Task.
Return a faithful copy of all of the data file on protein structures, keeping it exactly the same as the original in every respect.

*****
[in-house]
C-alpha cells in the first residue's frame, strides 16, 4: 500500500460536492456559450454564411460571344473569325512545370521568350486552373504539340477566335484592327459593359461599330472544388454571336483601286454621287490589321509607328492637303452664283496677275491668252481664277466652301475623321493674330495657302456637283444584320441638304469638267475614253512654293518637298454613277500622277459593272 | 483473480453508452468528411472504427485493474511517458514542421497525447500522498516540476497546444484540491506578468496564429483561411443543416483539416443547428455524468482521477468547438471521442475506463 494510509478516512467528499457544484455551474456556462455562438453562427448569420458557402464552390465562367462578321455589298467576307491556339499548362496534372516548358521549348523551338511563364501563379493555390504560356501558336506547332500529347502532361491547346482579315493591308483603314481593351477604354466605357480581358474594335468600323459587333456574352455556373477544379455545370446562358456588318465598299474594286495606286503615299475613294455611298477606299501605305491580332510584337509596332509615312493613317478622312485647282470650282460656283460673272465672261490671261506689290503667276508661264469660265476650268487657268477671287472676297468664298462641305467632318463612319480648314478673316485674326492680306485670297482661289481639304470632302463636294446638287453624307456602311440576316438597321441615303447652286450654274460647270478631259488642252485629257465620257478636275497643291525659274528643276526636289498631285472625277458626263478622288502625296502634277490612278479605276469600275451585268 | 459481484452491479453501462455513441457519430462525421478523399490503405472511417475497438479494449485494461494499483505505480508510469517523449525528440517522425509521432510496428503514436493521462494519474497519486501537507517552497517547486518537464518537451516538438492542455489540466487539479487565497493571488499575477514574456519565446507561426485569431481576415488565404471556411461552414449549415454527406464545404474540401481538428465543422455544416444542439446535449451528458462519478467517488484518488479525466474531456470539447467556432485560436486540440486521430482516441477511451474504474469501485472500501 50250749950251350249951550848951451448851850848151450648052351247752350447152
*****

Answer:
[in-house]
C-alpha cells in the first residue's frame, strides 16, 4: 500500500460536492456559450454564411460571344473569325512545370521568350486552373504539340477566335484592327459593359461599330472544388454571336483601286454621287490589321509607328492637303452664283496677275491668252481664277466652301475623321493674330495657302456637283444584320441638304469638267475614253512654293518637298454613277500622277459593272 | 483473480453508452468528411472504427485493474511517458514542421497525447500522498516540476497546444484540491506578468496564429483561411443543416483539416443547428455524468482521477468547438471521442475506463 494510509478516512467528499457544484455551474456556462455562438453562427448569420458557402464552390465562367462578321455589298467576307491556339499548362496534372516548358521549348523551338511563364501563379493555390504560356501558336506547332500529347502532361491547346482579315493591308483603314481593351477604354466605357480581358474594335468600323459587333456574352455556373477544379455545370446562358456588318465598299474594286495606286503615299475613294455611298477606299501605305491580332510584337509596332509615312493613317478622312485647282470650282460656283460673272465672261490671261506689290503667276508661264469660265476650268487657268477671287472676297468664298462641305467632318463612319480648314478673316485674326492680306485670297482661289481639304470632302463636294446638287453624307456602311440576316438597321441615303447652286450654274460647270478631259488642252485629257465620257478636275497643291525659274528643276526636289498631285472625277458626263478622288502625296502634277490612278479605276469600275451585268 | 459481484452491479453501462455513441457519430462525421478523399490503405472511417475497438479494449485494461494499483505505480508510469517523449525528440517522425509521432510496428503514436493521462494519474497519486501537507517552497517547486518537464518537451516538438492542455489540466487539479487565497493571488499575477514574456519565446507561426485569431481576415488565404471556411461552414449549415454527406464545404474540401481538428465543422455544416444542439446535449451528458462519478467517488484518488479525466474531456470539447467556432485560436486540440486521430482516441477511451474504474469501485472500501 50250749950251350249951550848951451448851850848151450648052351247752350447152